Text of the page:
Presently, LV’s main competitors’ brands are Hermes, Channel, Gucci and Vertu. LV is recognised as one of the trendsetters and fashionable brand which uses a mix of demographic, psychographic segmentation, differentiating targeting strategy to satisfy the changing needs of its customers. Moreover, it has always positioned its products as a symbol of superiority and had built reputation over a period.
Brand Communication and Marketing
As part of their communication and marketing strategy, LV uses demographic targeting to approach its customers in the segments ranging from 22 to 65 years of age, and the target segment comprises individuals with income of US$5,500 or higher per month. The traits which make it a respected brand include the following: fashionable, durable, a quality legacy, a long product life, exclusivity, prestige and image, a high-class product demonstrating ego, and power and class. The company recognises the value of its consumer desires and communicates effectively with them through advertising. The visual brand identity captures the brand’s personality, mystique, and emotional values (Ahuja,2014).
Brand equity particularly in the luxury industry is of great signification. The ability to influence consumers to return to a brand again and again, even if it could imply higher costs than unbranded products builds into brand equity (Farjam ; Hongyi, 2015). Kapferer (2012:7) also addresses this phenomenon while studying several literatures to explain a contemporary definition of brands. In his definition, he describes brands an abstract term that is measurable.
LV has been successful in emerging as one of the best luxury brands. For 6 consecutive years, it has been named as the most valuable brand in the luxury segment globally. Some of the influential brand endorsers of LV are Michael Phelps, Angelina Jolie, Bono and the recent one is Will Smith’s son Jaden (Karnani,.n.d.). The brand LV has been valued $33.6 bn and it has been ranked at number 15 in the Forbes list of world’s most valuable brand (Forbes, 2018)
Social Responsibility as a Brand Component
Today, an organisation’s involvement in the community is very important. It is critical for a business to demonstrate their contribution to social investment, ethical and responsible operations, protection and conservation of the environment etc. LVMH prides itself in the involvement of the Green Lights project which uses advanced lighting technology where lighting can be produced using much less energy f the Light Emitting Diode (LED) light (LVMH,2018). The use of LED lights reduces energy consumption by 40% on average as compared to traditional lighting (LVMH,2018).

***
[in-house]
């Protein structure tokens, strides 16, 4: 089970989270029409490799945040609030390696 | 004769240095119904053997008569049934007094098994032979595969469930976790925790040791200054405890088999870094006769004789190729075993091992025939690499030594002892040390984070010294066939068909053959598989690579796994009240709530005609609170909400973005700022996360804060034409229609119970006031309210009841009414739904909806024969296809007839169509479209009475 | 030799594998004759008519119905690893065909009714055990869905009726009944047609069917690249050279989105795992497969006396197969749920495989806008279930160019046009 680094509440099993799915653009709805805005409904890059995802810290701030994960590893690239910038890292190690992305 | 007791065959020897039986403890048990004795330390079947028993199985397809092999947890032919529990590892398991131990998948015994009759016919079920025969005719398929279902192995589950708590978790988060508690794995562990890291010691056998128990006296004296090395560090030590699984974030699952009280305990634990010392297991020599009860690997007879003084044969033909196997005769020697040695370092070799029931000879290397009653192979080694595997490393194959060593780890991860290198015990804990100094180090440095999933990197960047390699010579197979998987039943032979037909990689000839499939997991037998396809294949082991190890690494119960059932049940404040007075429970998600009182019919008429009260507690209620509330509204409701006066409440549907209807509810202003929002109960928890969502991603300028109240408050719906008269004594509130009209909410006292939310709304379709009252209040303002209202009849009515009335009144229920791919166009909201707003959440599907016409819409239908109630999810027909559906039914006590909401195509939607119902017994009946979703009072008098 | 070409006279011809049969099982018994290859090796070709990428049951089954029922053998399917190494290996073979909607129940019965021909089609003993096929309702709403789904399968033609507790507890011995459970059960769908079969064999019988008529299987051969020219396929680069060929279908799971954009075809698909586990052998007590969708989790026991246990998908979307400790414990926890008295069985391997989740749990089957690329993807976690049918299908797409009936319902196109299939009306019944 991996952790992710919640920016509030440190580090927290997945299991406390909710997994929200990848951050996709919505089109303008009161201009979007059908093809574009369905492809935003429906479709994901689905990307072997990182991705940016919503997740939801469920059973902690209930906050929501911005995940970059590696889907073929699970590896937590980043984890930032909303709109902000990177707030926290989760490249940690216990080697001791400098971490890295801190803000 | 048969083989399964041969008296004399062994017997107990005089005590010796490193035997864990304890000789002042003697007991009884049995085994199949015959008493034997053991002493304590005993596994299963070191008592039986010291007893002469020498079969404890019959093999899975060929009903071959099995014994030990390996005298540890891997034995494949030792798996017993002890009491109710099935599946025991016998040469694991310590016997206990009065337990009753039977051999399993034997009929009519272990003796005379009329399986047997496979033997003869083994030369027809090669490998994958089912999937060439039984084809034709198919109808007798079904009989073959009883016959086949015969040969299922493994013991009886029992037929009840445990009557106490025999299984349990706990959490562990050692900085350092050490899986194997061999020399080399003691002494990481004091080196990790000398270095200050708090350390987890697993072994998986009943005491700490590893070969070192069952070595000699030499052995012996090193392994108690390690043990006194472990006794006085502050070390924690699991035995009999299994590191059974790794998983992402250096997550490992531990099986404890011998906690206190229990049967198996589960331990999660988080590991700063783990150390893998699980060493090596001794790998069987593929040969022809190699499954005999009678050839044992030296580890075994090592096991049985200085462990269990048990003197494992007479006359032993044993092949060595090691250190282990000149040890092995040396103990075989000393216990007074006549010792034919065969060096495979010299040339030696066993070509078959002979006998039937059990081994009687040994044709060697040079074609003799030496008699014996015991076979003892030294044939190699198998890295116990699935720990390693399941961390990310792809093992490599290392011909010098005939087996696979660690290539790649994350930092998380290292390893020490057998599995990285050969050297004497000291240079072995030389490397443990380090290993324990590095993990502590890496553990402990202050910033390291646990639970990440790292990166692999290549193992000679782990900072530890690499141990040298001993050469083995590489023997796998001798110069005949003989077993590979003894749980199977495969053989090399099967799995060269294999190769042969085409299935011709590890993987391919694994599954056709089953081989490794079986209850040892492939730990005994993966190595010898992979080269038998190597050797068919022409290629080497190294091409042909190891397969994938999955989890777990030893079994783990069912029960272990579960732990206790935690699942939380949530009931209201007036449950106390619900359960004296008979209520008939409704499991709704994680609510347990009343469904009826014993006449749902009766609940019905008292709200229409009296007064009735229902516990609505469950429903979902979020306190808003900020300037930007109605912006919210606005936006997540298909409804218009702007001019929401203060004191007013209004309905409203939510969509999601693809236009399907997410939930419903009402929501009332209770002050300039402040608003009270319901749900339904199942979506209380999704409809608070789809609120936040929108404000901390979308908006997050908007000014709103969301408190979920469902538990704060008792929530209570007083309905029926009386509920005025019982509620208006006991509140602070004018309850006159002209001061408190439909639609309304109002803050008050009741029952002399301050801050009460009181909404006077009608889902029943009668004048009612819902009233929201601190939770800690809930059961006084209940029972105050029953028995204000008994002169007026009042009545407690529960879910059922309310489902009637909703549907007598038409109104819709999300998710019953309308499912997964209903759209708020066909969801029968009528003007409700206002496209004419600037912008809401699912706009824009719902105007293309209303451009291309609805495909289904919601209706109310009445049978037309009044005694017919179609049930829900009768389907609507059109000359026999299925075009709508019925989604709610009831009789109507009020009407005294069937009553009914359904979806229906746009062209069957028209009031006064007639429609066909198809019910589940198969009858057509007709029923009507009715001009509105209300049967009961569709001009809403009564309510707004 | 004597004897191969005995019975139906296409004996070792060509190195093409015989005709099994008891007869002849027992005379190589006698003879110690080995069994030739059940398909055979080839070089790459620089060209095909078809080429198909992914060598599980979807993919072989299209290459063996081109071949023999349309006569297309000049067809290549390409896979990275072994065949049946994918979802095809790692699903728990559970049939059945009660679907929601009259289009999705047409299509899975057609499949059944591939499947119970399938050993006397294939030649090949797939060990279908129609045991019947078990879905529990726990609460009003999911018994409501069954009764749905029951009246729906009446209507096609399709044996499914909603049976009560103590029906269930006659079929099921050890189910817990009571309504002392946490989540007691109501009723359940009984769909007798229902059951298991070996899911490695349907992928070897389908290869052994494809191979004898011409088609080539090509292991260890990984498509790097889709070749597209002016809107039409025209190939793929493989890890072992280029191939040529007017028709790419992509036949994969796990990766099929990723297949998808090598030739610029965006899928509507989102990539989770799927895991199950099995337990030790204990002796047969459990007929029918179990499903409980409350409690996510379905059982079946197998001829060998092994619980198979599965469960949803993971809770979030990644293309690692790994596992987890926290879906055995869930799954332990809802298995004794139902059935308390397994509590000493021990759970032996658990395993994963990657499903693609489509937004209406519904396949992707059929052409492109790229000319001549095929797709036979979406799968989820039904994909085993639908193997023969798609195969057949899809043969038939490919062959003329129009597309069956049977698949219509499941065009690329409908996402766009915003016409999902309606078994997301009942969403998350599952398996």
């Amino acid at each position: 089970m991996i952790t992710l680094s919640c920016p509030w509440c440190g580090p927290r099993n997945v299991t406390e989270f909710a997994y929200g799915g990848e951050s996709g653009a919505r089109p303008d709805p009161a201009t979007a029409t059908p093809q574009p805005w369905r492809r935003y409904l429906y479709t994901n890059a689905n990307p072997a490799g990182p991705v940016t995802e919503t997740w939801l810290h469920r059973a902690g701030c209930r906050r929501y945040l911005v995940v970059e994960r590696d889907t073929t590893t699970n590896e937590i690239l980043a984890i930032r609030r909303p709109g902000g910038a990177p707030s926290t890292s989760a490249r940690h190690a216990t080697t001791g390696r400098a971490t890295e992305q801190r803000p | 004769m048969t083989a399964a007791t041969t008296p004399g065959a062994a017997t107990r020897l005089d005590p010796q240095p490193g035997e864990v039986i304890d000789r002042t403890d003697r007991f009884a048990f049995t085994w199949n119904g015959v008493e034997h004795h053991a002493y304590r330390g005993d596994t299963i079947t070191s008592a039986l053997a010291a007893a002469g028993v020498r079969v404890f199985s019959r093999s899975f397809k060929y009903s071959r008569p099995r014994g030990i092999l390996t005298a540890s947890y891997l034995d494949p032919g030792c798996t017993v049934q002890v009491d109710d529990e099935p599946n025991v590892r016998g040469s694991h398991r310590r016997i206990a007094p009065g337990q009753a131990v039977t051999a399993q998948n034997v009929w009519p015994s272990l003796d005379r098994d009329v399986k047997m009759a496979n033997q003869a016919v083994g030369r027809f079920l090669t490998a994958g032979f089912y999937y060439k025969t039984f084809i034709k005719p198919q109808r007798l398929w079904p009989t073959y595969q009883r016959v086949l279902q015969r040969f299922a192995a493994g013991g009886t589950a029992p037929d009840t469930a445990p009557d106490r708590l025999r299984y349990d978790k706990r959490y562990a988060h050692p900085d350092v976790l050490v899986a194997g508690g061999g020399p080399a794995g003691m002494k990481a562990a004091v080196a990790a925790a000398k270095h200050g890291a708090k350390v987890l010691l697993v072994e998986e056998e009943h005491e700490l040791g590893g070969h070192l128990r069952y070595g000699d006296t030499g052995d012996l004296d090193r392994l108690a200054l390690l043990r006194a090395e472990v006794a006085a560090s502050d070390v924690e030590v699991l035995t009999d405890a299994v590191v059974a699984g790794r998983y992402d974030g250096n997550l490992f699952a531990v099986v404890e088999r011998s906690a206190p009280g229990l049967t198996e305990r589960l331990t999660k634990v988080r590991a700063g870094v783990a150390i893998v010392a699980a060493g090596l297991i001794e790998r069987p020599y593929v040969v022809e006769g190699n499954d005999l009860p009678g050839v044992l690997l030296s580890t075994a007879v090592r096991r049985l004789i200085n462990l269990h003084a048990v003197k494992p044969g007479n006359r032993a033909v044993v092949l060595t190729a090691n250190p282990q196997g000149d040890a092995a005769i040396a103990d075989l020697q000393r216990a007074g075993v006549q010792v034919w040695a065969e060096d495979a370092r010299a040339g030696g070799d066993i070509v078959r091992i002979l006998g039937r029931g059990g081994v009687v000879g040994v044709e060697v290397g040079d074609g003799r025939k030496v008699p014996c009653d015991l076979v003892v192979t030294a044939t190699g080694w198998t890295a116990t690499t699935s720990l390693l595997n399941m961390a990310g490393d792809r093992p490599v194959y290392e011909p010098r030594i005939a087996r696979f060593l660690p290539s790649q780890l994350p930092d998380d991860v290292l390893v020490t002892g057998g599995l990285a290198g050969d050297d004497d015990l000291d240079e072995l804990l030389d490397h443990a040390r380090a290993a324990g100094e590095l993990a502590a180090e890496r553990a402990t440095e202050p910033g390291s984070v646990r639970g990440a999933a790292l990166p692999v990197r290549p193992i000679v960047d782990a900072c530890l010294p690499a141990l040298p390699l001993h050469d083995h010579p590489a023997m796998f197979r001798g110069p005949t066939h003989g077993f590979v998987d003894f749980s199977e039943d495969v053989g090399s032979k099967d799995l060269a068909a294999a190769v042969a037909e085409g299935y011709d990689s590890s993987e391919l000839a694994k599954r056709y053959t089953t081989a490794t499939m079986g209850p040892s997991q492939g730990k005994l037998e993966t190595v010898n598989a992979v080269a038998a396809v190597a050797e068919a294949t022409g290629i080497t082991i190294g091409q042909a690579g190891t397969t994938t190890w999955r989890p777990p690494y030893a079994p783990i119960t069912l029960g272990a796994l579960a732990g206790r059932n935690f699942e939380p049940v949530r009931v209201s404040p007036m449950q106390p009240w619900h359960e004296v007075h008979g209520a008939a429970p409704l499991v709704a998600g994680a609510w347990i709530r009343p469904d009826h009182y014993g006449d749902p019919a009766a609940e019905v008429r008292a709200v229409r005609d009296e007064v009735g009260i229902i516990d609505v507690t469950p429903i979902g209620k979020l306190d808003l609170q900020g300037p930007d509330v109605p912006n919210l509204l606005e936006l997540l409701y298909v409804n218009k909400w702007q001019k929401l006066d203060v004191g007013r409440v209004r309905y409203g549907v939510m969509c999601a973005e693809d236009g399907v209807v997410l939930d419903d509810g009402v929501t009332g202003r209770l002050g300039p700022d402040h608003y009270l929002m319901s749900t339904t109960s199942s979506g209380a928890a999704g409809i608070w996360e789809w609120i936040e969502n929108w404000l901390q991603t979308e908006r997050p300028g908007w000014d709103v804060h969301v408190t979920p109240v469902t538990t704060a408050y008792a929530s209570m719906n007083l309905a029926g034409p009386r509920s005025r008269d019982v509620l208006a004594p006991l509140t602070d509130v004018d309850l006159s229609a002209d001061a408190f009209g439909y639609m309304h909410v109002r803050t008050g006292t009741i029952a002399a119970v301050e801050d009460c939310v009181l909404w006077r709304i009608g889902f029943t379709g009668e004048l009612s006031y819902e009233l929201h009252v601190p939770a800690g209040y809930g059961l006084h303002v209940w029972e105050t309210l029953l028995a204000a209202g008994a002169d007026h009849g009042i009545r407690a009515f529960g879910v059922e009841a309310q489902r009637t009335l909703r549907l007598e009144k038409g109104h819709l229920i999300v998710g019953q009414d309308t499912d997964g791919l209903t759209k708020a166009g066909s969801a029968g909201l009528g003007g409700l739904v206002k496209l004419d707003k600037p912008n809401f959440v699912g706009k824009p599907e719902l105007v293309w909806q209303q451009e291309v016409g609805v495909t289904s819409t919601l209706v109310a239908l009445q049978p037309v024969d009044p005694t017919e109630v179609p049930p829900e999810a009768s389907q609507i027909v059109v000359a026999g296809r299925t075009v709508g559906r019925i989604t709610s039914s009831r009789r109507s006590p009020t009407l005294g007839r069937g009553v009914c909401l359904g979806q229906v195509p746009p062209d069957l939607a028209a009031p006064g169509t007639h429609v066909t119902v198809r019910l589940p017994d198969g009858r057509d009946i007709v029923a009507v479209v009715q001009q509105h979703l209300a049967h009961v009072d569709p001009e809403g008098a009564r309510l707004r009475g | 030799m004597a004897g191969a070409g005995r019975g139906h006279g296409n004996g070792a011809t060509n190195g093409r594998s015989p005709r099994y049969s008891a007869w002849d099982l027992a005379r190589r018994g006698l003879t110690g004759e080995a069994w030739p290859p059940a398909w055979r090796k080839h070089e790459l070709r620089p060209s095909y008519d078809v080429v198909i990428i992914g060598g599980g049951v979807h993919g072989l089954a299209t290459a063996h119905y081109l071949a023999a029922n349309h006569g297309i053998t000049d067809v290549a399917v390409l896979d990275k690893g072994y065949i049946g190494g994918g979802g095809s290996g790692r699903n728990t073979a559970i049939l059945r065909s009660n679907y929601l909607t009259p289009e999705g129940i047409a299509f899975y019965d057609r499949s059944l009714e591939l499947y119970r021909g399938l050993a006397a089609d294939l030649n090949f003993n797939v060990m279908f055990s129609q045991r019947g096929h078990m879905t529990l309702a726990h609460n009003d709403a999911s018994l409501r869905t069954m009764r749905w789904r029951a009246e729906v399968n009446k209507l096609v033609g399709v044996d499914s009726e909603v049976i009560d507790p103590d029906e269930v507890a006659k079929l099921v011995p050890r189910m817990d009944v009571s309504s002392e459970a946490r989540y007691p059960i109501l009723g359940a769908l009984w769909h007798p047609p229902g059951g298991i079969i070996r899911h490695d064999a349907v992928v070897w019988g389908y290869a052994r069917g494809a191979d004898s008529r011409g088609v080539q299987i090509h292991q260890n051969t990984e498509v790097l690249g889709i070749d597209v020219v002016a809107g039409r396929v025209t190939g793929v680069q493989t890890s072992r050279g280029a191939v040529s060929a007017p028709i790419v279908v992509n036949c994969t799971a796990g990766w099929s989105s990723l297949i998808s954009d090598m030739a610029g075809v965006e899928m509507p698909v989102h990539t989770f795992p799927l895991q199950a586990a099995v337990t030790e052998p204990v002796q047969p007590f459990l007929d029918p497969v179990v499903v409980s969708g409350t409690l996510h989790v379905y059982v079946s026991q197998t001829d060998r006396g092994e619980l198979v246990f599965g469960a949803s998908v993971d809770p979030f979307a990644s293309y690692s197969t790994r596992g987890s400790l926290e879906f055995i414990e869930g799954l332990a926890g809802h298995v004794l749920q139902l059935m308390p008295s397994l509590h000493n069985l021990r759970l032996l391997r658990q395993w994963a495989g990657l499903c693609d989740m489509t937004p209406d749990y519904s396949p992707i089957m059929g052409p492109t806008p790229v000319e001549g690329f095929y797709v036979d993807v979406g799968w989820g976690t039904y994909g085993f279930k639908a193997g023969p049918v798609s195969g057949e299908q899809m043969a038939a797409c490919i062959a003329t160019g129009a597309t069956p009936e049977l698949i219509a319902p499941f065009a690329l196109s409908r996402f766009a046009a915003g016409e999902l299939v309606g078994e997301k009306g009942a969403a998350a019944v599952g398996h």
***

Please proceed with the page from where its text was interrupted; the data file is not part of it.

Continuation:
This is extremely important for LVMH, since 80% of the Group’s greenhouse gas emissions are directly attributable to energy consumption at its 4,700 stores, which span nearly 1.5 million square meters of floorspace – the equivalent of 200 football fields! And because half of a store’s energy consumption comes from lighting (the other 50% is mainly from air-conditioning and heating), resorting to less energy-hungry technologies is essential for LVMH, which aims to reduce CO2 emissions from energy consumption by 25% between now and 2020 (LVMH,2018).
Figure 4 (Louis Vuitton, 2018)
Moreover, as part of its social responsibility, LV is in partnership with UNICEF in ensuring a meaning World Children’s Day; an annual event held on November 20. This year LV launched the Silver Lockit bracelet designed by Sophie Turner. World Children’s Day marks the anniversary of the adoption of the Convention on the Rights of the Child in 1989. It is a day to honor children and mobilize people to help save children’s lives, fight for their rights and help them fulfil their potential. In continuation of its #MAKEAPROMISE campaign, Louis Vuitton, with the help of Sophie Turner, continues its commitment to raise awareness and funds for UNICEF to support the most vulnerable children around the world. Since the launch of the Silver Lockit in 2016, the partnership has raised over $6 USD million for UNICEF (LVMH,2018).